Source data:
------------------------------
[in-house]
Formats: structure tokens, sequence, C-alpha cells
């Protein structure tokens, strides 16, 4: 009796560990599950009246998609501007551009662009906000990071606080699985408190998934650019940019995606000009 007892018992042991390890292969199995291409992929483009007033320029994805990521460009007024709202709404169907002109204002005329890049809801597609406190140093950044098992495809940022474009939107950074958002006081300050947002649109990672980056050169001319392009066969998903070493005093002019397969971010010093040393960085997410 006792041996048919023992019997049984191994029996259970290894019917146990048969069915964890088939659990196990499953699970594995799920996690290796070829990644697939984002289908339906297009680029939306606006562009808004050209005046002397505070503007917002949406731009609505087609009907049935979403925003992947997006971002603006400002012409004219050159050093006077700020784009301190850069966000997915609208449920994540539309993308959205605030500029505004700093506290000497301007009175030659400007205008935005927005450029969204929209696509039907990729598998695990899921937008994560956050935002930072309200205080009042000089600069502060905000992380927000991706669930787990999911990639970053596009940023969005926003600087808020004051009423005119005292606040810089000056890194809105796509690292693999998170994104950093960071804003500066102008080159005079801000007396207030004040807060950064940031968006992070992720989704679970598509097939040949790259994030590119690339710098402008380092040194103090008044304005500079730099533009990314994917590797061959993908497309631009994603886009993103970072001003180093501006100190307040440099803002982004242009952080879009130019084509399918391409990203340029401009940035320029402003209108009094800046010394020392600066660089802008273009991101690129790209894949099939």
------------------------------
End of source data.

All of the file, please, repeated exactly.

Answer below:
[in-house]
Formats: structure tokens, sequence, C-alpha cells
């Protein structure tokens, strides 16, 4: 009796560990599950009246998609501007551009662009906000990071606080699985408190998934650019940019995606000009 007892018992042991390890292969199995291409992929483009007033320029994805990521460009007024709202709404169907002109204002005329890049809801597609406190140093950044098992495809940022474009939107950074958002006081300050947002649109990672980056050169001319392009066969998903070493005093002019397969971010010093040393960085997410 006792041996048919023992019997049984191994029996259970290894019917146990048969069915964890088939659990196990499953699970594995799920996690290796070829990644697939984002289908339906297009680029939306606006562009808004050209005046002397505070503007917002949406731009609505087609009907049935979403925003992947997006971002603006400002012409004219050159050093006077700020784009301190850069966000997915609208449920994540539309993308959205605030500029505004700093506290000497301007009175030659400007205008935005927005450029969204929209696509039907990729598998695990899921937008994560956050935002930072309200205080009042000089600069502060905000992380927000991706669930787990999911990639970053596009940023969005926003600087808020004051009423005119005292606040810089000056890194809105796509690292693999998170994104950093960071804003500066102008080159005079801000007396207030004040807060950064940031968006992070992720989704679970598509097939040949790259994030590119690339710098402008380092040194103090008044304005500079730099533009990314994917590797061959993908497309631009994603886009993103970072001003180093501006100190307040440099803002982004242009952080879009130019084509399918391409990203340029401009940035320029402003209108009094800046010394020392600066660089802008273009991101690129790209894949099939």